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Slow Down, Bike Path Racer!
[caption id="" align="aligncenter" width="399" caption="(Photo from raincityguide.com)"][/caption]
Seriously, you're like a Dodge Neon on I-5 swerving from lane to lane doing a Fast and the Furious impression. You're obnoxious at best, a legitimate safety hazard to all the other respectful path users at worst.
If you've ever ridden down a Multiple Use Path you've seen Bike Path Racer (BPR). For some reason, this person thinks that 5 o'clock on a weekday is the best time to hammer out a hard ride. Oftentimes, BPR is just a speedy commuter, but sometimes he/she's a cyclist who's clearly just chose the trail to get in a workout at rush hour. I'm not just calling out Spandex-clad roadies (though they're the most visible culprits): The BPR comes in all shapes, sizes, and outfits, riding everything from hybrids to fixed-gears to mountain bikes.
I don't often commute on the Burke-Gilman, but last Wednesday, I happened to be heading from Sand Point Way to Queen Anne around 5:30 on the trail. The section of the Burke-Gilman between University Village and Fremont is almost always the most crowded, and with last Wednesday's temperatures pushing 70, it was veritable tire-to-tire traffic.
In the few miles I was on the trail, I saw dozens of BPRs. True to classic form, they were passing without a shout of "on your left" or a ring of a bell and speeding up to pass so they could squeeze through a narrow gap between the person they were passing and oncoming bikes. I know commuting down the bike path is similar in many ways to coming around the Champs-Élysées on the final stage of Le Tour, but if BPRs would simply announce their presence I would gladly move out of their way.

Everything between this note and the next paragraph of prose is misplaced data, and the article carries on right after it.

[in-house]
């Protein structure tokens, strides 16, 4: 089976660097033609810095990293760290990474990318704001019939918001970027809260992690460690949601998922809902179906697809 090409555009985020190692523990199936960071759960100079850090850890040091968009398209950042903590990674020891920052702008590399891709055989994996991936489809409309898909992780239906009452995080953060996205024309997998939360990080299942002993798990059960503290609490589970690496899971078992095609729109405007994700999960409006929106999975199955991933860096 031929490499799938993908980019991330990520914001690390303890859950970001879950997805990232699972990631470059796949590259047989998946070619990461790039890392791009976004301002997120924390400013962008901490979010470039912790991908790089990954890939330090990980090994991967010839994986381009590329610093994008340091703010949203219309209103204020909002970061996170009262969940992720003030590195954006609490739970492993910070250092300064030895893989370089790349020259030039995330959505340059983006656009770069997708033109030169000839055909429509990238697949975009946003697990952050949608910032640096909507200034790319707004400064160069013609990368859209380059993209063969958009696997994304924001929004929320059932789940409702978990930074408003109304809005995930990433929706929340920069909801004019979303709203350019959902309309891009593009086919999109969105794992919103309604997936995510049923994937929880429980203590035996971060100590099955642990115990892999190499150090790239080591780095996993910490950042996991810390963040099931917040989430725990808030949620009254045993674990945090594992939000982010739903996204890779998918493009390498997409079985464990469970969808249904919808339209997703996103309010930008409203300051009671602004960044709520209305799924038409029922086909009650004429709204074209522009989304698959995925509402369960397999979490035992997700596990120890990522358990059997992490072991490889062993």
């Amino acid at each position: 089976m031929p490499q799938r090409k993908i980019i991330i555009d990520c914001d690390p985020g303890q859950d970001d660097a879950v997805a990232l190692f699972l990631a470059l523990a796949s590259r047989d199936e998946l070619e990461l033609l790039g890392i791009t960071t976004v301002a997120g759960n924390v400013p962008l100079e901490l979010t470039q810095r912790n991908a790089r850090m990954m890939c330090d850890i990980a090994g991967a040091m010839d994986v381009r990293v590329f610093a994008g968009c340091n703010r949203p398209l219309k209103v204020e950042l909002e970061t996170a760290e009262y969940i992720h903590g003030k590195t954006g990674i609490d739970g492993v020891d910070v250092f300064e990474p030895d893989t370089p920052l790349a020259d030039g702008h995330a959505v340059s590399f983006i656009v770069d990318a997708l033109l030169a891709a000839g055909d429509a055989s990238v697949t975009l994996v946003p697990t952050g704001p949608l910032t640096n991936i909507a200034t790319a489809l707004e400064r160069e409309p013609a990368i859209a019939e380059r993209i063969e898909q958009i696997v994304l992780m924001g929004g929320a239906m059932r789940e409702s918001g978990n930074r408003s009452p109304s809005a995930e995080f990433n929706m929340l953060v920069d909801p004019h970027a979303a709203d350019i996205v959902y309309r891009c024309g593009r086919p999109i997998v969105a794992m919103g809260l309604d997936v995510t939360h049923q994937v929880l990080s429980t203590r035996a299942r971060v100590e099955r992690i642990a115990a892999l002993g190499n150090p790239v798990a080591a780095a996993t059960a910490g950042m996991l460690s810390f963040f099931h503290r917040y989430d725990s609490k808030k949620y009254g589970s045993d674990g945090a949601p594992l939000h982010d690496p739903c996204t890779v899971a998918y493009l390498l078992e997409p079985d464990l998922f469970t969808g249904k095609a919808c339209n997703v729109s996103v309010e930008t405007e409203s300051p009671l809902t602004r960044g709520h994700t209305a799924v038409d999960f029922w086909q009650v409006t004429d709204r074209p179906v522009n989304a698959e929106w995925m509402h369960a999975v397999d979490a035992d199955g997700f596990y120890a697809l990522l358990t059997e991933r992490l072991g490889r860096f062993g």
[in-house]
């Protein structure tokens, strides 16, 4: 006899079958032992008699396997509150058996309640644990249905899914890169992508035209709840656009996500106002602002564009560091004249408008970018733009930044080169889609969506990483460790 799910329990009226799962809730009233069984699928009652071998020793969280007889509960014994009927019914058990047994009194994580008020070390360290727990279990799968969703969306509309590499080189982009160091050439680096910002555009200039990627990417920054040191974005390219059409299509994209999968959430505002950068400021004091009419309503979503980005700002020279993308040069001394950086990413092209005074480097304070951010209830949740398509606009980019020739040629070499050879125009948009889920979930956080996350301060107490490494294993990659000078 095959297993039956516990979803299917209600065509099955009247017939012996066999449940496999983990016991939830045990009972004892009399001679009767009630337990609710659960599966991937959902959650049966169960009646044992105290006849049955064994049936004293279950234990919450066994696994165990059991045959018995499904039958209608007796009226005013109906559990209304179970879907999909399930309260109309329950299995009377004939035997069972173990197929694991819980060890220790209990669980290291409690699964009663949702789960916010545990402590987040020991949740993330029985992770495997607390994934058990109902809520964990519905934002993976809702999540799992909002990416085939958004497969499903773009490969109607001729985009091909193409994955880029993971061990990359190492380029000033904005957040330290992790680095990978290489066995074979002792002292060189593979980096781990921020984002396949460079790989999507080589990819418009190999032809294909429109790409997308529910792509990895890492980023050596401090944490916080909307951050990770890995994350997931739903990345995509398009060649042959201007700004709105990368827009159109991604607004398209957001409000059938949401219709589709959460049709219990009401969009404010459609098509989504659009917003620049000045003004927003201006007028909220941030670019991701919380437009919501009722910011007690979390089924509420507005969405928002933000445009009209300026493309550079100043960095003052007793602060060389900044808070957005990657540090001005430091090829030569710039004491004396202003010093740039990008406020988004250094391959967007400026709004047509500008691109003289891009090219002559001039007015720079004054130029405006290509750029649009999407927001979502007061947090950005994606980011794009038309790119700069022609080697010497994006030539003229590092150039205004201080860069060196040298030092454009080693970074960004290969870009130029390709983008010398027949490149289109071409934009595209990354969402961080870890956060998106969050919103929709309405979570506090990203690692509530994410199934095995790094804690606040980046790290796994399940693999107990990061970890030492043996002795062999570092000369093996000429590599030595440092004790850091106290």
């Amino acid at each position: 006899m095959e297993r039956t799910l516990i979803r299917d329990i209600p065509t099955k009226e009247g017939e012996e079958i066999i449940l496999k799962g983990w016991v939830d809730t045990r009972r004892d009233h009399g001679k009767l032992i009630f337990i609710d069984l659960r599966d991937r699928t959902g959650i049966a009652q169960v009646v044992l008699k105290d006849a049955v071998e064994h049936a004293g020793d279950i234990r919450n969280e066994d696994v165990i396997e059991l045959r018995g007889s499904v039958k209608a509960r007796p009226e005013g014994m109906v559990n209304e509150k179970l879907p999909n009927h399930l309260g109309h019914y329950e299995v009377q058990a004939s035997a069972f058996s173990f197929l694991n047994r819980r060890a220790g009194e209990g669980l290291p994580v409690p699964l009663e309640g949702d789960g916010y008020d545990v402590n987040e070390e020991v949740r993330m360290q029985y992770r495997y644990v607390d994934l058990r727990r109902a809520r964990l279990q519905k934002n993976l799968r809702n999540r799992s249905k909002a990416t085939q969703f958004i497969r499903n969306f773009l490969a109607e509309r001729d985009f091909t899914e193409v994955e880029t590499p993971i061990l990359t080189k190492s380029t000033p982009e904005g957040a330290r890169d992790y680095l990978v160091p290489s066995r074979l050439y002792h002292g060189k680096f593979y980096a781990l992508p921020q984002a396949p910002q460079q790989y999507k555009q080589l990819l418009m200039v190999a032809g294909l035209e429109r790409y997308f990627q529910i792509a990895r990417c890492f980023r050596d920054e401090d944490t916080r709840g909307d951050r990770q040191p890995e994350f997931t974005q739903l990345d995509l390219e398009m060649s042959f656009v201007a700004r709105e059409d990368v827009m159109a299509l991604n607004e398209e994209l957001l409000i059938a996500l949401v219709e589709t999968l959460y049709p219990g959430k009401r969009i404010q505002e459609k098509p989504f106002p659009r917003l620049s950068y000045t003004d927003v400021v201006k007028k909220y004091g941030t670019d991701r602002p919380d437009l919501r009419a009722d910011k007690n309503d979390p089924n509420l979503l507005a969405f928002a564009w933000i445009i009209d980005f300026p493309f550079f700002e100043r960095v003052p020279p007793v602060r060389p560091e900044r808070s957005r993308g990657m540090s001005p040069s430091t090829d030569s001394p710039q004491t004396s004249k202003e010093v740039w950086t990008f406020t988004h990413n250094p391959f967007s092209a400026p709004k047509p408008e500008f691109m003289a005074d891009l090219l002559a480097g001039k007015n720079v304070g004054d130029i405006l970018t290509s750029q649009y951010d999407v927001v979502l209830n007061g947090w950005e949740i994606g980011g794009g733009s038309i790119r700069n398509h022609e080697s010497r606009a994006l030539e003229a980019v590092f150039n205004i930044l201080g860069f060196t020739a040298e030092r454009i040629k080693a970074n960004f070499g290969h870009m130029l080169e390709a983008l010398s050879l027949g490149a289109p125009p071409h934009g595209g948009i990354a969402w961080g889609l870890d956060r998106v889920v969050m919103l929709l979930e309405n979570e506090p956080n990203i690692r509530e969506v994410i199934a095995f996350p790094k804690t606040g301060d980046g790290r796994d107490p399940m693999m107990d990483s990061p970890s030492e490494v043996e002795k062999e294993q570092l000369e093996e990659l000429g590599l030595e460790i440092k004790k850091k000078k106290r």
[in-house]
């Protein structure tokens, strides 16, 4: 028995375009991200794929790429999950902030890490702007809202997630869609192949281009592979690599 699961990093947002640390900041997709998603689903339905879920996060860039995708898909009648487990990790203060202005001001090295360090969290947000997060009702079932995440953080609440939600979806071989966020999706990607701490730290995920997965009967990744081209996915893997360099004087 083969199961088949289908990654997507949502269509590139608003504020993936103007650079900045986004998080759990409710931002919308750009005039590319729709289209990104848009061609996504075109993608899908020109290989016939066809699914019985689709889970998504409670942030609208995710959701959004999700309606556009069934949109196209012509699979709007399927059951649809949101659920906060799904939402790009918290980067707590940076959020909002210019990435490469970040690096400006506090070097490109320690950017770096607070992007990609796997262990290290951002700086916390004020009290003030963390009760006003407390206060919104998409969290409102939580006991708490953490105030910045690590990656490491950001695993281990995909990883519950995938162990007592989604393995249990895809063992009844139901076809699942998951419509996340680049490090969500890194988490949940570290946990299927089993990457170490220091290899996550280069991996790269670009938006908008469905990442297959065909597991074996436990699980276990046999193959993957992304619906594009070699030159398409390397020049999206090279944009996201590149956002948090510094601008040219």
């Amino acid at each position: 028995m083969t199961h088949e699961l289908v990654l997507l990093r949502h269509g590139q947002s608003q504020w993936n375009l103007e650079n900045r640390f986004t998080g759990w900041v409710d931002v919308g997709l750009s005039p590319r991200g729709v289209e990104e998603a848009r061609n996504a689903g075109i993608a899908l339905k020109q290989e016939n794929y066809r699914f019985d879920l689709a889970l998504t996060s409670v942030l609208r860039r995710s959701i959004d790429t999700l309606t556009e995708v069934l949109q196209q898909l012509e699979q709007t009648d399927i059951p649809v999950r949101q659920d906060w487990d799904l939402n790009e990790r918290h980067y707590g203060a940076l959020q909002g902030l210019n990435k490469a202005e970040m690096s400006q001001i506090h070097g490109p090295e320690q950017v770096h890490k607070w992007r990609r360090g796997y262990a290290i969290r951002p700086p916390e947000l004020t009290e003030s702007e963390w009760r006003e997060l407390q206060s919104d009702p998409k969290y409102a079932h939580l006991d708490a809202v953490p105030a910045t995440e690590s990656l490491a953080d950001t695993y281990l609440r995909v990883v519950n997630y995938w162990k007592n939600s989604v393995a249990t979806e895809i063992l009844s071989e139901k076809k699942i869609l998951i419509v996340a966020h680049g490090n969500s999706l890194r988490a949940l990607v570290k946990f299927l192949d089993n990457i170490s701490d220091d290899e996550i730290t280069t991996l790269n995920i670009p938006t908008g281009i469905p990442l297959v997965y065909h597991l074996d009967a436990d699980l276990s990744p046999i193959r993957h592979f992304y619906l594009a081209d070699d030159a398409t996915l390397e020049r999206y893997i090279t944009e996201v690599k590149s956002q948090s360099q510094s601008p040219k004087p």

I get that the mom cruising slowly with her even slower child on training wheels is an inconvenience. I get that it sucks to slam on the brakes and wait behind that man and his little yippy dog before you can safely pass. And I get that, after the 15th or 20th time, yelling "on your left" gets incredibly old.
But you know what? Tough. I can't think of many instances where the saying "if you don't like it, you can get out" is appropriate, but this is definitely one of them. There's bound to be a wide range of speeds on bike trails, but BPRs trying to sustain a 18-20mph pace (or higher) by weaving recklessly around other users are increasing the risk of crashes and generally making other people uncomfortable.
Don't like to watch out for others? There are literally dozens of alternative on-road routes to any bike trail. With a little planning you can find one with minimum traffic. If you're comfortable enough to dodge other users on a bike path, you should be comfortable enough to ride in rush-hour traffic. Your speed will not only be appropriate, but appreciated by drivers.
Cycling in the city at rush hour is hard enough as is—with pissed-off drivers, bad roads, train tracks, and potholes. Riding on the bike path doesn't need to be a harrowing experience as well. I'm not saying BPR needs to cruise along at the snail's pace of slowest rider on the path. Just slow down a little, make sure there's ample room to pass, give an audible warning to the person you're passing, and be a considerate path users. You'll make life a little bit nicer for everyone.
- And the Seattle Met 2014 Restaurant of the Year Is…
- Afternoon Jolt: Poll Shows Sawant Polarizing, but with Impressive Favorable Rating
- Morning Fizz: Six Degrees of Political Separation
- Morning Fizz: "I Will Not be Concurring."
- Best Breakfast Spots
- How Mars Hill and Mark Driscoll Wooed Unchurched Seattle
- This Is What Happens to Your Bike After It’s Stolen
- Shop It: Goodwill's 31st Annual Glitter Sale
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